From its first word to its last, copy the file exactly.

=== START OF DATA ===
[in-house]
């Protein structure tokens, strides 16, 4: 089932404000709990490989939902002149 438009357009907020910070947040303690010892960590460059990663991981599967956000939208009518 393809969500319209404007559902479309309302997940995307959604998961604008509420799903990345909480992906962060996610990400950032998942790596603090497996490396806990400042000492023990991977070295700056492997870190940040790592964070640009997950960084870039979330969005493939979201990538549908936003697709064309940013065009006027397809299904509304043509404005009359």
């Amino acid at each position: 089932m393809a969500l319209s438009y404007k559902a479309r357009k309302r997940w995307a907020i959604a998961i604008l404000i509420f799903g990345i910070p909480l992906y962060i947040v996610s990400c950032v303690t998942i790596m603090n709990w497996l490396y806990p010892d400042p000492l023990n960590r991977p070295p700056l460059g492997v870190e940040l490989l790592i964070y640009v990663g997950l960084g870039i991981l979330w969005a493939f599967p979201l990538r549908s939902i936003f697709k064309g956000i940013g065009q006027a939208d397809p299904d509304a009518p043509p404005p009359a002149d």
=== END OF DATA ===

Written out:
[in-house]
């Protein structure tokens, strides 16, 4: 089932404000709990490989939902002149 438009357009907020910070947040303690010892960590460059990663991981599967956000939208009518 393809969500319209404007559902479309309302997940995307959604998961604008509420799903990345909480992906962060996610990400950032998942790596603090497996490396806990400042000492023990991977070295700056492997870190940040790592964070640009997950960084870039979330969005493939979201990538549908936003697709064309940013065009006027397809299904509304043509404005009359």
């Amino acid at each position: 089932m393809a969500l319209s438009y404007k559902a479309r357009k309302r997940w995307a907020i959604a998961i604008l404000i509420f799903g990345i910070p909480l992906y962060i947040v996610s990400c950032v303690t998942i790596m603090n709990w497996l490396y806990p010892d400042p000492l023990n960590r991977p070295p700056l460059g492997v870190e940040l490989l790592i964070y640009v990663g997950l960084g870039i991981l979330w969005a493939f599967p979201l990538r549908s939902i936003f697709k064309g956000i940013g065009q006027a939208d397809p299904d509304a009518p043509p404005p009359a002149d």